A programme designed to maintain the physical and mental well-being of patients after hospital-based treatment for chronic obstructive pulmonary disease (COPD) will be tested at Leicester’s Hospitals, thanks to a new £336,000 grant from the National Institute for Health Research (NIHR).
COPD describes a group of lung conditions that make it difficult to empty air out of the lungs because the airways are narrowed. Patients suffer from shortness of breath and tend to avoid activities which make them breathless, causing muscles to waste and weaken. An added problem is that patients often have repeated chest infections, some requiring hospital admission. This is detrimental for the patient and costly for the health service.
Patients with COPD who are treated at Leicester’s Hospitals are offered pulmonary rehabilitation to manage their symptoms. This is a package of supervised exercise and education which is known to improve physical and mental well-being, as well as prevent future hospital admissions. However, not all the benefits of rehabilitation last once patients finish the programme and patients talk about a feeling of ‘abandonment’.
In an attempt to overcome this issue, a research team led by Dr Linzy Houchen-Wolloff has designed a new maintenance (on-going support) programme for patients with COPD, utilising their successful ‘SPACE for COPD’ manual.
Dr Houchen-Wolloff, a senior research physiotherapist at Leicester’s Hospitals, explains: “In this study, we will divide people into two groups at the end of their pulmonary rehabilitation programme. One group will receive the current care package, including referral to a community exercise programme if wanted. The second group will receive the current care package plus the new maintenance programme.
“In the maintenance programme, patients will work through a booklet and attend group sessions for 12 months. Patients in both groups will do several tests over the 12 month period to measure physical and mental well-being. We will also interview patients and staff about their experiences and measure the costs of the on-going support programme to see if it makes a significant difference.”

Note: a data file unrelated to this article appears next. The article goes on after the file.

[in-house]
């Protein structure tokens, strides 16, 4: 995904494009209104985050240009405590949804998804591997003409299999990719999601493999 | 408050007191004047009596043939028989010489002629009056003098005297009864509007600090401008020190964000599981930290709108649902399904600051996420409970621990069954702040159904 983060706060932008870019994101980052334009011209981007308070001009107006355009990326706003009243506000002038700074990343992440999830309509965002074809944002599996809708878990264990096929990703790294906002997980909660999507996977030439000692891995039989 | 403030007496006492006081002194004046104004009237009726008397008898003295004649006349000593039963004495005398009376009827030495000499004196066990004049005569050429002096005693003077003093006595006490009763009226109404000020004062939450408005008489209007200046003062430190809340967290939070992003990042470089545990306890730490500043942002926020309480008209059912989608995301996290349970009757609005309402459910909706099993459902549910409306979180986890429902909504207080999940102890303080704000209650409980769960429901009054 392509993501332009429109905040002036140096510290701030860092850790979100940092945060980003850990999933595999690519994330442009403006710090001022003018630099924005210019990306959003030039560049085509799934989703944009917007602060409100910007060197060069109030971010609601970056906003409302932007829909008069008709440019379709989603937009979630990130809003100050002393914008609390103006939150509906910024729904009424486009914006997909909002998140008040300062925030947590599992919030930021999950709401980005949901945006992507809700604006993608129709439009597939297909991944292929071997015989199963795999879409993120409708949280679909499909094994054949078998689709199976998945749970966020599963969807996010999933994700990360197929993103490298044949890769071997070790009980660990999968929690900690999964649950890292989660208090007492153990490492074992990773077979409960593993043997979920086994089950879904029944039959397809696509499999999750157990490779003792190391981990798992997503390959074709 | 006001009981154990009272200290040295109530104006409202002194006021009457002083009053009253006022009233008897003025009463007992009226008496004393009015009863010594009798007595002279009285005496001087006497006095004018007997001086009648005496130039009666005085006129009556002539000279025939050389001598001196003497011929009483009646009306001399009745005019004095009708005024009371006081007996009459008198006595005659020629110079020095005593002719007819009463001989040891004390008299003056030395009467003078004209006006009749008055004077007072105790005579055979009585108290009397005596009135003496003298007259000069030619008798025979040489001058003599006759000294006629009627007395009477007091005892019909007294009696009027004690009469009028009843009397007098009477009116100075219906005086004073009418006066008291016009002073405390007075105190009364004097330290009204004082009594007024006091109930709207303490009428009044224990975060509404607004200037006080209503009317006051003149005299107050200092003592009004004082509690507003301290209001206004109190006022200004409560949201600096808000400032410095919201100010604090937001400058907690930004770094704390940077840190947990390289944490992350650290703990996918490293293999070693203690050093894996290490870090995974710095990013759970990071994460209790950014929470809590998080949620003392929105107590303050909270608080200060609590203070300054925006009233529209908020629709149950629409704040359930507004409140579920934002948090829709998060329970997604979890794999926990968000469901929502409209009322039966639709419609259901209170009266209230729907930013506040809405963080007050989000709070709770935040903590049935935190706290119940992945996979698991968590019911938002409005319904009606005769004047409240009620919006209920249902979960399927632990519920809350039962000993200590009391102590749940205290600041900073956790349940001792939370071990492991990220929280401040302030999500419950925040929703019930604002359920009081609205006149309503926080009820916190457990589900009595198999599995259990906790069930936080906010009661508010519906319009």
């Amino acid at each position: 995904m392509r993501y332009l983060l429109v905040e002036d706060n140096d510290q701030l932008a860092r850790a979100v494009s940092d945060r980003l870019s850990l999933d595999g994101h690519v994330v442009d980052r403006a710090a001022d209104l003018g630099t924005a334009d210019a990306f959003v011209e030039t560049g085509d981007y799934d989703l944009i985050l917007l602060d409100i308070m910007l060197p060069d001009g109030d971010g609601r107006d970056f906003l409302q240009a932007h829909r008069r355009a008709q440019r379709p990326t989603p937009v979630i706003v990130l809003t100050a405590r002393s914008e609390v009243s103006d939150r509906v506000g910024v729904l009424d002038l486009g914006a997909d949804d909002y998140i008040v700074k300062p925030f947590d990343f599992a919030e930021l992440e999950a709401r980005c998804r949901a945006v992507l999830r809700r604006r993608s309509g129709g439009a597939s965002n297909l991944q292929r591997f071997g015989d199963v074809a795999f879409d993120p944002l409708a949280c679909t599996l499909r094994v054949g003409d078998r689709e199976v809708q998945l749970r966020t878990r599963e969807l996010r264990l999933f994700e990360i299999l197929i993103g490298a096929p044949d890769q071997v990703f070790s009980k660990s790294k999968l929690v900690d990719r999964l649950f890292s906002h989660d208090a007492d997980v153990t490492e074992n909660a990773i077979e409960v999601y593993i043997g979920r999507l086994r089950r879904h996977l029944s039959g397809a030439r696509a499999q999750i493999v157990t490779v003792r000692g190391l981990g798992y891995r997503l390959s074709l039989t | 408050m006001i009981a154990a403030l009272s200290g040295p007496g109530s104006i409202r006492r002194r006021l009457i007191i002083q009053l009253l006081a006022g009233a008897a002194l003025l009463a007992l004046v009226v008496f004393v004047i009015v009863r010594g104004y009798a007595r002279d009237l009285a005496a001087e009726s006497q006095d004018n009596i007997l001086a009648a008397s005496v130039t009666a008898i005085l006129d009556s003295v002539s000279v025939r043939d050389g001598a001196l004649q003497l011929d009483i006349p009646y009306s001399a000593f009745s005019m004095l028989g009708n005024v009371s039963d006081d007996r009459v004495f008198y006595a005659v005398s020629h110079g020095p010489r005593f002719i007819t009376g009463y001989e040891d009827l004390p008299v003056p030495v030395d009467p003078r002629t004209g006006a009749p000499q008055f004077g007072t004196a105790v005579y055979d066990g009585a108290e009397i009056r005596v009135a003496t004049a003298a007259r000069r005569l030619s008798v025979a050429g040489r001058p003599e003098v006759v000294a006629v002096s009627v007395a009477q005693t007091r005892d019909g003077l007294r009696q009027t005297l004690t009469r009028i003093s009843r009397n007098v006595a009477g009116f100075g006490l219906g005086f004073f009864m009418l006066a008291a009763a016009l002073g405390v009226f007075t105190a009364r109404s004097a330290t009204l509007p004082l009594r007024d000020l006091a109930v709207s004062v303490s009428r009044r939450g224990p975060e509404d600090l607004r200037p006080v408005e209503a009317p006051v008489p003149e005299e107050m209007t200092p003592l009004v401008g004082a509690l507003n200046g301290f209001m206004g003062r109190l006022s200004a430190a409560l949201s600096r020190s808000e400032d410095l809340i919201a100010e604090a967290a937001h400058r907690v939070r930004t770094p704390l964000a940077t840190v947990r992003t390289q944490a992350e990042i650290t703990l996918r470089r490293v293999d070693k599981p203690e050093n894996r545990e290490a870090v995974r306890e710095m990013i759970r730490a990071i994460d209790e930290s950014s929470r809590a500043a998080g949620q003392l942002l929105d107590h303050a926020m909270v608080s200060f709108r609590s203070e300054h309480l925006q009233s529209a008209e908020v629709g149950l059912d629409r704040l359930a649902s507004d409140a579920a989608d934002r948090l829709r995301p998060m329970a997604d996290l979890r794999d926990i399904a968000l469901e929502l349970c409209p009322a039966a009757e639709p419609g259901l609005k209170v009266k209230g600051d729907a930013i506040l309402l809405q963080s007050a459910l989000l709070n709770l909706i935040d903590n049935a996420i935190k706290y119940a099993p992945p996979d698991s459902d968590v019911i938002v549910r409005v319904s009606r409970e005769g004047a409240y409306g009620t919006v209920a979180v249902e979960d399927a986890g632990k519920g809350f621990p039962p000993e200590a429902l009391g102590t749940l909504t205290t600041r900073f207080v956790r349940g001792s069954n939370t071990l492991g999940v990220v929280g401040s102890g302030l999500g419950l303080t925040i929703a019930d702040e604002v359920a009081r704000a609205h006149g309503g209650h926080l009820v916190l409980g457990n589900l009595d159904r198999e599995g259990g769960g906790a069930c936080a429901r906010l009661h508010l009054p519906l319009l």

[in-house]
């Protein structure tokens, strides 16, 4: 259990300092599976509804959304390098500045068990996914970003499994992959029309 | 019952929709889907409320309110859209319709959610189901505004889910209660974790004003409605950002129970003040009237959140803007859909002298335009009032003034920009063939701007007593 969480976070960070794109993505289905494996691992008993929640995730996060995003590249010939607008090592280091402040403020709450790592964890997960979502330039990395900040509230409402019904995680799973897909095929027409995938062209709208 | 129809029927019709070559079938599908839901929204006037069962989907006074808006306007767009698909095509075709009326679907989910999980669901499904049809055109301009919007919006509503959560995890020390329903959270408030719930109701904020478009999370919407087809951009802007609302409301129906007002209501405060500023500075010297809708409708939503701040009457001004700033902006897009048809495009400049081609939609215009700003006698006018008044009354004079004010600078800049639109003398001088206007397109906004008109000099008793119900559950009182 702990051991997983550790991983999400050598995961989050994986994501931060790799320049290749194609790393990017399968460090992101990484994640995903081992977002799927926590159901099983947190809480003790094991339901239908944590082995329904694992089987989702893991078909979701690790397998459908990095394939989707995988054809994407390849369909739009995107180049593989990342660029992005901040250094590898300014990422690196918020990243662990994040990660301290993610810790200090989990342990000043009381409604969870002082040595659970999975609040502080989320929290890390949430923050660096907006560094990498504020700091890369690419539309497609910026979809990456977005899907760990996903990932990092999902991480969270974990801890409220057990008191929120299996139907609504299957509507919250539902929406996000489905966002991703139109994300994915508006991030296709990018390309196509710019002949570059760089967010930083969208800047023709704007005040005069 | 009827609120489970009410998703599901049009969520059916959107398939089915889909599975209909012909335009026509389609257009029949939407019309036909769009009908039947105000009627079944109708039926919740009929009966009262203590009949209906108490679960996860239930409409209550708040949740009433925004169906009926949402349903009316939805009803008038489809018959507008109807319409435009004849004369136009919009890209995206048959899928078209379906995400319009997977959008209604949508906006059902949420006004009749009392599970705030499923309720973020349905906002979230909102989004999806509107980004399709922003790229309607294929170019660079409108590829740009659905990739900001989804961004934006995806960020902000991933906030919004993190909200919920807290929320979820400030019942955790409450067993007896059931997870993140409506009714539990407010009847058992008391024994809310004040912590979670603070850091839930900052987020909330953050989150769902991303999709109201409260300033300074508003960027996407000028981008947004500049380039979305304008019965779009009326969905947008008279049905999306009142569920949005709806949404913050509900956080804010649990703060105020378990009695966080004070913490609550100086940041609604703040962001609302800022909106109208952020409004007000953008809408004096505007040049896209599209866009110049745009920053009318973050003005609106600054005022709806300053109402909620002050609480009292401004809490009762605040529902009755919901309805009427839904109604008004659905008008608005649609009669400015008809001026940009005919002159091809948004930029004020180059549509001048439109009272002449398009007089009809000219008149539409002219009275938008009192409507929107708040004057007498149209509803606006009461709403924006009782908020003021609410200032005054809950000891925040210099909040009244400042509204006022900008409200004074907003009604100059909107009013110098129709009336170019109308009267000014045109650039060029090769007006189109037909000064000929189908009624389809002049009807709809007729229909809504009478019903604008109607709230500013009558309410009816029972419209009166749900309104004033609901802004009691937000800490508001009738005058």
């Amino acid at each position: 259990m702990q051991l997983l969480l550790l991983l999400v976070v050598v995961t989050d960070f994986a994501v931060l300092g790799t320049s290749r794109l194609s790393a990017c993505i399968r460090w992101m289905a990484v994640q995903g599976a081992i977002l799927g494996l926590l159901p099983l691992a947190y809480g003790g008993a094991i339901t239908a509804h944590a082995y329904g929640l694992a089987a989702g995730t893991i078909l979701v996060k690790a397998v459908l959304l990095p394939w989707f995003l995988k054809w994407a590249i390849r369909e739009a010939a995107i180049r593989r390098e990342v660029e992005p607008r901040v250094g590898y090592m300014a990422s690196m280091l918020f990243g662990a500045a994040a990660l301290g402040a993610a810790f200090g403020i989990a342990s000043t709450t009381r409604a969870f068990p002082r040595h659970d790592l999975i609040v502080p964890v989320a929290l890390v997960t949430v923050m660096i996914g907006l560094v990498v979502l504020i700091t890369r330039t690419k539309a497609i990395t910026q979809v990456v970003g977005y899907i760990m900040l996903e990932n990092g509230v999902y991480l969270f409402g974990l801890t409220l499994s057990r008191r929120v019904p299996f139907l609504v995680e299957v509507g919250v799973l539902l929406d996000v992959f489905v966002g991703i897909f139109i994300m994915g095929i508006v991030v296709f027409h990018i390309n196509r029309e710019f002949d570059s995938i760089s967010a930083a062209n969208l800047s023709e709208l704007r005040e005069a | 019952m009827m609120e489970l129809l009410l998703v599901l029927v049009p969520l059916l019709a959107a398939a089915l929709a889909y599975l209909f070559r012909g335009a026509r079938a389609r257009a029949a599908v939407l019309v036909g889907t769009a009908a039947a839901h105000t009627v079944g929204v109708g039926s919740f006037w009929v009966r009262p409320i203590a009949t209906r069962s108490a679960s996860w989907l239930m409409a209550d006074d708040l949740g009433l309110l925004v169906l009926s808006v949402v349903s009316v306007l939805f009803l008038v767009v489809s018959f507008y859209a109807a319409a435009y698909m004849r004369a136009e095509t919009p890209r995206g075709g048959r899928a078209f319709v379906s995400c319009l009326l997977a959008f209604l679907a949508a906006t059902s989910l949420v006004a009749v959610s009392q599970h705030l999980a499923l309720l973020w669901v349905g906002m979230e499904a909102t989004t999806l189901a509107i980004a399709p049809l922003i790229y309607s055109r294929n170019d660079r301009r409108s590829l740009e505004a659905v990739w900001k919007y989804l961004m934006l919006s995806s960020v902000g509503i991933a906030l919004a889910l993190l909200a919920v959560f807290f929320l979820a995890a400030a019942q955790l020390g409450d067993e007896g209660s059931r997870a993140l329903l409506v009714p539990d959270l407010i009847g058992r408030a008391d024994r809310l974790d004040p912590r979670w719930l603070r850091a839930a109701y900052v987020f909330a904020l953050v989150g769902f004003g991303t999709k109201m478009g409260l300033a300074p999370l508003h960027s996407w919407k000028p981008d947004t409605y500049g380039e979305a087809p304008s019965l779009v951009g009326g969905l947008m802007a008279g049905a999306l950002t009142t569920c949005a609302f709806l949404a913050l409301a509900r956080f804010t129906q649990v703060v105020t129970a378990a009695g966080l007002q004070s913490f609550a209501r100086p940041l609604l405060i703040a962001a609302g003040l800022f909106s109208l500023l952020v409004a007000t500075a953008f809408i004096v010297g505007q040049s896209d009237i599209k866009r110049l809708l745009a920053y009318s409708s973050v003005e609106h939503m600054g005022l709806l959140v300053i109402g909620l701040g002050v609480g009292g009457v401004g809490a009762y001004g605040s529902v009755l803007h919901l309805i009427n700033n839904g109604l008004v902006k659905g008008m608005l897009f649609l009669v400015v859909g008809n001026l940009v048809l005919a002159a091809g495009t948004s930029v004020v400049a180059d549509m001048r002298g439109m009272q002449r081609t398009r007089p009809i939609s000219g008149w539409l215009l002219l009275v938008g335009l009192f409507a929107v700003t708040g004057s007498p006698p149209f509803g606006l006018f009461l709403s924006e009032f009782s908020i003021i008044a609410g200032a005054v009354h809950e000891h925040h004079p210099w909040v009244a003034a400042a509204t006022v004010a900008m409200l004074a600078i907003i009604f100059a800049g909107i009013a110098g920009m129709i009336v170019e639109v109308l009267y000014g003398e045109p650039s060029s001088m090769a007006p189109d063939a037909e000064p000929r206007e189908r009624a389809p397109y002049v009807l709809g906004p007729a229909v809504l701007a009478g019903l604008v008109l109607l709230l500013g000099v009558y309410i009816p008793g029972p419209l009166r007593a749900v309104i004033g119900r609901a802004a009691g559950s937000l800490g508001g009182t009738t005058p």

If successful, the new maintenance programme has the potential to preserve and enhance the benefits of pulmonary rehabilitation for the patient over the long term. This may reduce hospital admissions, so has the potential to save the NHS money.
Funding for the research has been awarded under the NIHR Research for Patient Benefit programme and will be supported by the NIHR Leicester Biomedical Research Centre. The aim of the programme is to fund research projects in health and social care to improve, expand and strengthen the way that healthcare is delivered for patients, the public and the NHS.
One reason for the application’s success was due to the high level of involvement patients had with shaping the research. Patient input into the design of the study, including how the maintenance programme works, helps to ensure that it has an impact on the people it is designed to benefit.
Freda Smart, from Oadby in Leicestershire, is a patient with COPD who sits on the project team for the study. She said: “I developed asthma and later COPD when I was 60. You have to stop and catch your breath and then people look at you, which is embarrassing. It’s isolating as you tend not to want to go out.
“I first got involved with the team at Leicester’s Hospitals when I was a participant in the ‘SPACE for COPD’ programme. I saw a leaflet in the physiotherapy clinic about research and rang up. I joined the patient and public involvement (PPI) group and have been involved ever since.
“As a co-applicant in the study, I’m involved right from the start of the process. I can put forward my opinion and influence the research programme.”
Dr Houchen-Wolloff added: “Patients come up with the research idea based on what their problems are. In this study, we took a tentative project idea to Freda, who helped us refine the research question and plan how we might answer it. For example, this study involves group sessions – Freda helped us work out when and where we should hold them and how long they should last.
“She’s been invaluable and we are pleased to say that Freda will stay on the research steering committee, checking that patient information is easy to understand, telling us who we should share the results with, and helping us to present the results to patients and the public at the end of the study.”